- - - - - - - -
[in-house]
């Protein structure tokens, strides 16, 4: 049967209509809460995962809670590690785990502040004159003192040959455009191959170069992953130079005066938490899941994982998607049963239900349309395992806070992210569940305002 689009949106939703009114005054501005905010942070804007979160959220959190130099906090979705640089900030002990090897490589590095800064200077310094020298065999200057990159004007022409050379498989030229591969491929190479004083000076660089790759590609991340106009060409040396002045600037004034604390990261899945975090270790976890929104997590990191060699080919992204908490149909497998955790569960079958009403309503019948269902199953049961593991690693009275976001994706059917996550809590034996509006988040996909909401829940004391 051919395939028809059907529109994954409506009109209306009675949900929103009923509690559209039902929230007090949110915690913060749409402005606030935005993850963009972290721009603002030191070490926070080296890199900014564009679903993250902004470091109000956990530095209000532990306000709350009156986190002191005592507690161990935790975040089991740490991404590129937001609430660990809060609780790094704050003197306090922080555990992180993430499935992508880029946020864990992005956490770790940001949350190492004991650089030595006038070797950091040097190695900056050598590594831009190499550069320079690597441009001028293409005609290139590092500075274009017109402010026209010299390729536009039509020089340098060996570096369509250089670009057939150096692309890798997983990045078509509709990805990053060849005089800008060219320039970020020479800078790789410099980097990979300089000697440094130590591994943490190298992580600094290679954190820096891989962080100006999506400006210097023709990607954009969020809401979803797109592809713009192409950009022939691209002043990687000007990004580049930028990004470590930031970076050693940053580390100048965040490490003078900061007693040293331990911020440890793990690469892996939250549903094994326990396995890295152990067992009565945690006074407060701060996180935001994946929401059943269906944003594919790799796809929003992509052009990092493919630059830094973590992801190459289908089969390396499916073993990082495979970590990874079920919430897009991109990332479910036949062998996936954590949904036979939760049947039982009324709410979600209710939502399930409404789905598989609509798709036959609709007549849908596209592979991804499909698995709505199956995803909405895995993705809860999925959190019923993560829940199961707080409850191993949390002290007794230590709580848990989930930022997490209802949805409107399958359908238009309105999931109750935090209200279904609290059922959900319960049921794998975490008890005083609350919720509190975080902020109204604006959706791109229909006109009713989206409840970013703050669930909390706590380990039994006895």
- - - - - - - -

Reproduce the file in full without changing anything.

[in-house]
């Protein structure tokens, strides 16, 4: 049967209509809460995962809670590690785990502040004159003192040959455009191959170069992953130079005066938490899941994982998607049963239900349309395992806070992210569940305002 689009949106939703009114005054501005905010942070804007979160959220959190130099906090979705640089900030002990090897490589590095800064200077310094020298065999200057990159004007022409050379498989030229591969491929190479004083000076660089790759590609991340106009060409040396002045600037004034604390990261899945975090270790976890929104997590990191060699080919992204908490149909497998955790569960079958009403309503019948269902199953049961593991690693009275976001994706059917996550809590034996509006988040996909909401829940004391 051919395939028809059907529109994954409506009109209306009675949900929103009923509690559209039902929230007090949110915690913060749409402005606030935005993850963009972290721009603002030191070490926070080296890199900014564009679903993250902004470091109000956990530095209000532990306000709350009156986190002191005592507690161990935790975040089991740490991404590129937001609430660990809060609780790094704050003197306090922080555990992180993430499935992508880029946020864990992005956490770790940001949350190492004991650089030595006038070797950091040097190695900056050598590594831009190499550069320079690597441009001028293409005609290139590092500075274009017109402010026209010299390729536009039509020089340098060996570096369509250089670009057939150096692309890798997983990045078509509709990805990053060849005089800008060219320039970020020479800078790789410099980097990979300089000697440094130590591994943490190298992580600094290679954190820096891989962080100006999506400006210097023709990607954009969020809401979803797109592809713009192409950009022939691209002043990687000007990004580049930028990004470590930031970076050693940053580390100048965040490490003078900061007693040293331990911020440890793990690469892996939250549903094994326990396995890295152990067992009565945690006074407060701060996180935001994946929401059943269906944003594919790799796809929003992509052009990092493919630059830094973590992801190459289908089969390396499916073993990082495979970590990874079920919430897009991109990332479910036949062998996936954590949904036979939760049947039982009324709410979600209710939502399930409404789905598989609509798709036959609709007549849908596209592979991804499909698995709505199956995803909405895995993705809860999925959190019923993560829940199961707080409850191993949390002290007794230590709580848990989930930022997490209802949805409107399958359908238009309105999931109750935090209200279904609290059922959900319960049921794998975490008890005083609350919720509190975080902020109204604006959706791109229909006109009713989206409840970013703050669930909390706590380990039994006895």